Last week, Mississippi Attorney General Jim Hood was in Geneva, Switzerland representing the U.S. before the United Nations Human Rights Committee.
Hood, the only Democrat holding statewide office in Mississippi, serves as president-elect of the National Association of Attorneys General, and "responded to the committee’s questions concerning the death penalty, domestic violence, human trafficking, corporal punishment, zero tolerance in schools, life without parole for juvenile offenders, and reinstatement of voting rights for felons."
It would be interesting to know exactly what those questions, and Hood's responses, were. Especially considering that just a few weeks ago, Hood requested execution dates for two condemned Mississippi prisoners.
At Hood's request, Charles Ray Crawford and Michelle Byrom are scheduled to be put to death on March 26 and March 27, respectively.
Crawford was convicted of the 1993 killing of a college student named Kristy Ray in Tippah County.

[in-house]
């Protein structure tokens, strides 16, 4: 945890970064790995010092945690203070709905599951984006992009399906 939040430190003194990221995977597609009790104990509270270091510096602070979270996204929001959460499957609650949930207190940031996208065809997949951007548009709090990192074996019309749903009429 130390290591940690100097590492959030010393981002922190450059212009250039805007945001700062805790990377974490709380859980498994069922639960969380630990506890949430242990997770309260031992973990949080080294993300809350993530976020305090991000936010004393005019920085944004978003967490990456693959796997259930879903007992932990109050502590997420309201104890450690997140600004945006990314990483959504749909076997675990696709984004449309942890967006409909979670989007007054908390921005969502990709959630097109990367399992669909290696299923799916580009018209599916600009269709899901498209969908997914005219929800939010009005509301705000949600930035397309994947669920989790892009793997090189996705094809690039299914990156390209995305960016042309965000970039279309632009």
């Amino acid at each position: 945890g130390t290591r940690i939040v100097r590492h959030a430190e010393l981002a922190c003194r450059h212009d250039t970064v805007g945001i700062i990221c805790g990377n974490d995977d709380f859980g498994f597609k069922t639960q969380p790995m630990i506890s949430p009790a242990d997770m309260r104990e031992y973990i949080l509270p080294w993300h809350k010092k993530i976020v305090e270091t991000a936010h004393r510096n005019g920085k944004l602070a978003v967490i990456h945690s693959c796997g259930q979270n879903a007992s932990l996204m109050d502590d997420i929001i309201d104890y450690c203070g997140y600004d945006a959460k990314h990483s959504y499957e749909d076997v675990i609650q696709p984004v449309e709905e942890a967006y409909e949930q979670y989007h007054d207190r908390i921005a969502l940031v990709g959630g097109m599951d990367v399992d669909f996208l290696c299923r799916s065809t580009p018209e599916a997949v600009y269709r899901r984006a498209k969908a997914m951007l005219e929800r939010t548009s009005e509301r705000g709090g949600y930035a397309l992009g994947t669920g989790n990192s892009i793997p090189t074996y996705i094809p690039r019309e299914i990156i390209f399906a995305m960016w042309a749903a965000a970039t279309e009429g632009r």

Byrom was convicted of murder-for-hire in 1999 in connection with the death of her husband, Edward Byrom Sr. Even though big questions hang over Byrom's case, whose son wrote several letters confessing to the crime and that his mother did not participate in it, Hood moved ahead with planning her execution anyway.
Through a news statement, Hood said of his trip to human-rights mission to Geneva:
“It was indeed an honor to be one of the attorneys to defend America’s human rights record. ...It was rewarding to clarify many international misconceptions about Mississippi’s civil rights record and that of other states and our federal government.”